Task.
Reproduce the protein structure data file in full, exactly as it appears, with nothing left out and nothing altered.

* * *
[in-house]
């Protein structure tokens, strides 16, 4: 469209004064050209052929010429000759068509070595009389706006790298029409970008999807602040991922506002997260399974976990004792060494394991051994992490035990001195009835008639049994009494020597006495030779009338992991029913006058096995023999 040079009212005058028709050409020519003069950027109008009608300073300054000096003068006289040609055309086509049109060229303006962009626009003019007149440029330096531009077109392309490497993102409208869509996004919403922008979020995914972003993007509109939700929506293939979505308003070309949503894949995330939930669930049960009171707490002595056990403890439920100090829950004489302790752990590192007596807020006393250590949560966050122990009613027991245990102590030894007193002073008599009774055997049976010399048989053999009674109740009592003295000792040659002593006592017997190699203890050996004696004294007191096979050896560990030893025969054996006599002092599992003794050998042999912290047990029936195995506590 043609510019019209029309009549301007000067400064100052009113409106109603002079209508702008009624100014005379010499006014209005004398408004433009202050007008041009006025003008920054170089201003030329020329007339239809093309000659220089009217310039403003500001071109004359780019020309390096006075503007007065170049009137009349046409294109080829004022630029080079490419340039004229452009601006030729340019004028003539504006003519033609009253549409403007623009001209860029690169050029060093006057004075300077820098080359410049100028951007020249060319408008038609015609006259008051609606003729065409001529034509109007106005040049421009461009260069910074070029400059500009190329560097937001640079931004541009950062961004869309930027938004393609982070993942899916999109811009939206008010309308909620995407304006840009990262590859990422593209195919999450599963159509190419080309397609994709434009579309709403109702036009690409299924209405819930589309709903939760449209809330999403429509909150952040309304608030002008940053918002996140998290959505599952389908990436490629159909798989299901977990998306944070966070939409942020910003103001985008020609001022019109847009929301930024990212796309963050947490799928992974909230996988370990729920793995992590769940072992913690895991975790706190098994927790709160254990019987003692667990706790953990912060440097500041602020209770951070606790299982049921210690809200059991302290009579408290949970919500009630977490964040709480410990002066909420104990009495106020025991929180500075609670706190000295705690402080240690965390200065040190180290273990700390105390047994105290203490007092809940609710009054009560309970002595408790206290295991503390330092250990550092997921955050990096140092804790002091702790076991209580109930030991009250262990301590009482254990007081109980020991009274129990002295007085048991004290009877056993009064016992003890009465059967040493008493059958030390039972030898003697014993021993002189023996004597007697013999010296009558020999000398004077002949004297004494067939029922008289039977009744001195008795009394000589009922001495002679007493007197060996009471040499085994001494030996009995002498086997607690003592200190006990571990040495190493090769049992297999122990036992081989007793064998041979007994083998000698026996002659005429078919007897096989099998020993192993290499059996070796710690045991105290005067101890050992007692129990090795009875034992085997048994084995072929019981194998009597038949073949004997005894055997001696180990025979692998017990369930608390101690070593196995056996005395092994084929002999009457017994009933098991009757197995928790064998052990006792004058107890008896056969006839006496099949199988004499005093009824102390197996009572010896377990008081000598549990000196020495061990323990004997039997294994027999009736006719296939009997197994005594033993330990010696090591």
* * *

[in-house]
């Protein structure tokens, strides 16, 4: 469209004064050209052929010429000759068509070595009389706006790298029409970008999807602040991922506002997260399974976990004792060494394991051994992490035990001195009835008639049994009494020597006495030779009338992991029913006058096995023999 040079009212005058028709050409020519003069950027109008009608300073300054000096003068006289040609055309086509049109060229303006962009626009003019007149440029330096531009077109392309490497993102409208869509996004919403922008979020995914972003993007509109939700929506293939979505308003070309949503894949995330939930669930049960009171707490002595056990403890439920100090829950004489302790752990590192007596807020006393250590949560966050122990009613027991245990102590030894007193002073008599009774055997049976010399048989053999009674109740009592003295000792040659002593006592017997190699203890050996004696004294007191096979050896560990030893025969054996006599002092599992003794050998042999912290047990029936195995506590 043609510019019209029309009549301007000067400064100052009113409106109603002079209508702008009624100014005379010499006014209005004398408004433009202050007008041009006025003008920054170089201003030329020329007339239809093309000659220089009217310039403003500001071109004359780019020309390096006075503007007065170049009137009349046409294109080829004022630029080079490419340039004229452009601006030729340019004028003539504006003519033609009253549409403007623009001209860029690169050029060093006057004075300077820098080359410049100028951007020249060319408008038609015609006259008051609606003729065409001529034509109007106005040049421009461009260069910074070029400059500009190329560097937001640079931004541009950062961004869309930027938004393609982070993942899916999109811009939206008010309308909620995407304006840009990262590859990422593209195919999450599963159509190419080309397609994709434009579309709403109702036009690409299924209405819930589309709903939760449209809330999403429509909150952040309304608030002008940053918002996140998290959505599952389908990436490629159909798989299901977990998306944070966070939409942020910003103001985008020609001022019109847009929301930024990212796309963050947490799928992974909230996988370990729920793995992590769940072992913690895991975790706190098994927790709160254990019987003692667990706790953990912060440097500041602020209770951070606790299982049921210690809200059991302290009579408290949970919500009630977490964040709480410990002066909420104990009495106020025991929180500075609670706190000295705690402080240690965390200065040190180290273990700390105390047994105290203490007092809940609710009054009560309970002595408790206290295991503390330092250990550092997921955050990096140092804790002091702790076991209580109930030991009250262990301590009482254990007081109980020991009274129990002295007085048991004290009877056993009064016992003890009465059967040493008493059958030390039972030898003697014993021993002189023996004597007697013999010296009558020999000398004077002949004297004494067939029922008289039977009744001195008795009394000589009922001495002679007493007197060996009471040499085994001494030996009995002498086997607690003592200190006990571990040495190493090769049992297999122990036992081989007793064998041979007994083998000698026996002659005429078919007897096989099998020993192993290499059996070796710690045991105290005067101890050992007692129990090795009875034992085997048994084995072929019981194998009597038949073949004997005894055997001696180990025979692998017990369930608390101690070593196995056996005395092994084929002999009457017994009933098991009757197995928790064998052990006792004058107890008896056969006839006496099949199988004499005093009824102390197996009572010896377990008081000598549990000196020495061990323990004997039997294994027999009736006719296939009997197994005594033993330990010696090591």